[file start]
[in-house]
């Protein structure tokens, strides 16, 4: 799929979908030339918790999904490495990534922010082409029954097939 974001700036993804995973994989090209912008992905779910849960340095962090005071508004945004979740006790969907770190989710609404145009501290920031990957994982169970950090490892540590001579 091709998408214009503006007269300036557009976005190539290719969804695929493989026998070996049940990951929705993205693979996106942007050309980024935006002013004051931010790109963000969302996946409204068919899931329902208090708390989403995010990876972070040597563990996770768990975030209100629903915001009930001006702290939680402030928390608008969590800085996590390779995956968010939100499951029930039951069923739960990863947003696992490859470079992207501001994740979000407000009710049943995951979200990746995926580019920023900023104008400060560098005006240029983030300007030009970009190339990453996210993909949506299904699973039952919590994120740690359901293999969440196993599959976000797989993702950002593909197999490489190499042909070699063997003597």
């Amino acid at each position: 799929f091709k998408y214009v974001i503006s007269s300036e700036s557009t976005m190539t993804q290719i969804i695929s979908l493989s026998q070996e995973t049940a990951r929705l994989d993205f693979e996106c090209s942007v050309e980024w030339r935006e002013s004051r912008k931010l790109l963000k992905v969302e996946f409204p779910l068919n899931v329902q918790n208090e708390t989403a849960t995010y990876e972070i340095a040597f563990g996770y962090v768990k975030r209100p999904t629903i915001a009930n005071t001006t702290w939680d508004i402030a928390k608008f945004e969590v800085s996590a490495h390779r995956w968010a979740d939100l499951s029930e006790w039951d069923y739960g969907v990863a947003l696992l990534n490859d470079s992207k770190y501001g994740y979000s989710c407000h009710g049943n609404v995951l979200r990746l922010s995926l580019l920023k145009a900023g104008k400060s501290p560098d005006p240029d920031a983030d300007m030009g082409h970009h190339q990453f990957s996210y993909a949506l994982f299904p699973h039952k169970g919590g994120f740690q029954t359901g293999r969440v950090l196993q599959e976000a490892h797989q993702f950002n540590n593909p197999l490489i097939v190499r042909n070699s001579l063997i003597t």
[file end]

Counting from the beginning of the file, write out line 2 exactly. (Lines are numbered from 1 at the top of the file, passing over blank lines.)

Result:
């Protein structure tokens, strides 16, 4: 799929979908030339918790999904490495990534922010082409029954097939 974001700036993804995973994989090209912008992905779910849960340095962090005071508004945004979740006790969907770190989710609404145009501290920031990957994982169970950090490892540590001579 091709998408214009503006007269300036557009976005190539290719969804695929493989026998070996049940990951929705993205693979996106942007050309980024935006002013004051931010790109963000969302996946409204068919899931329902208090708390989403995010990876972070040597563990996770768990975030209100629903915001009930001006702290939680402030928390608008969590800085996590390779995956968010939100499951029930039951069923739960990863947003696992490859470079992207501001994740979000407000009710049943995951979200990746995926580019920023900023104008400060560098005006240029983030300007030009970009190339990453996210993909949506299904699973039952919590994120740690359901293999969440196993599959976000797989993702950002593909197999490489190499042909070699063997003597």